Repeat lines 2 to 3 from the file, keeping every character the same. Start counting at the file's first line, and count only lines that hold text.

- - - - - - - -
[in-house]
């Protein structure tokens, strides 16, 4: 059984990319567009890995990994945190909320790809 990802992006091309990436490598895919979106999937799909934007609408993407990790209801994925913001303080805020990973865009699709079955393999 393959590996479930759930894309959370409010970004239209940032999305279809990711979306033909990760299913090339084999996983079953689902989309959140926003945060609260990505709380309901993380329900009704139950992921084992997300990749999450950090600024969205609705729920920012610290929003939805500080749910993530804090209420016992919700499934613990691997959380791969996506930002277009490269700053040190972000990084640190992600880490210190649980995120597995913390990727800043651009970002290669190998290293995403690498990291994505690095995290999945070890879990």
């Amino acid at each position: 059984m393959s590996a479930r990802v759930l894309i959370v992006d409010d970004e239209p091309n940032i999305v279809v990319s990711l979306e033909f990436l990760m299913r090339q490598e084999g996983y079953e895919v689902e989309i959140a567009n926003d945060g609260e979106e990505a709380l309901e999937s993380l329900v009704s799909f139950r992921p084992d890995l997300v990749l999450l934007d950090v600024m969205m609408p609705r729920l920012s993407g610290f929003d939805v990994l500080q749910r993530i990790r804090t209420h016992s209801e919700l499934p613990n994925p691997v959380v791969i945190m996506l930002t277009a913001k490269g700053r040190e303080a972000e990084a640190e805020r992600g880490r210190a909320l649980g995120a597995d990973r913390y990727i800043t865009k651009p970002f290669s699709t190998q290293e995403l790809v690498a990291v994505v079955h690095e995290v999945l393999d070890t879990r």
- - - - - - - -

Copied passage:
């Protein structure tokens, strides 16, 4: 059984990319567009890995990994945190909320790809 990802992006091309990436490598895919979106999937799909934007609408993407990790209801994925913001303080805020990973865009699709079955393999 393959590996479930759930894309959370409010970004239209940032999305279809990711979306033909990760299913090339084999996983079953689902989309959140926003945060609260990505709380309901993380329900009704139950992921084992997300990749999450950090600024969205609705729920920012610290929003939805500080749910993530804090209420016992919700499934613990691997959380791969996506930002277009490269700053040190972000990084640190992600880490210190649980995120597995913390990727800043651009970002290669190998290293995403690498990291994505690095995290999945070890879990």
């Amino acid at each position: 059984m393959s590996a479930r990802v759930l894309i959370v992006d409010d970004e239209p091309n940032i999305v279809v990319s990711l979306e033909f990436l990760m299913r090339q490598e084999g996983y079953e895919v689902e989309i959140a567009n926003d945060g609260e979106e990505a709380l309901e999937s993380l329900v009704s799909f139950r992921p084992d890995l997300v990749l999450l934007d950090v600024m969205m609408p609705r729920l920012s993407g610290f929003d939805v990994l500080q749910r993530i990790r804090t209420h016992s209801e919700l499934p613990n994925p691997v959380v791969i945190m996506l930002t277009a913001k490269g700053r040190e303080a972000e990084a640190e805020r992600g880490r210190a909320l649980g995120a597995d990973r913390y990727i800043t865009k651009p970002f290669s699709t190998q290293e995403l790809v690498a990291v994505v079955h690095e995290v999945l393999d070890t879990r």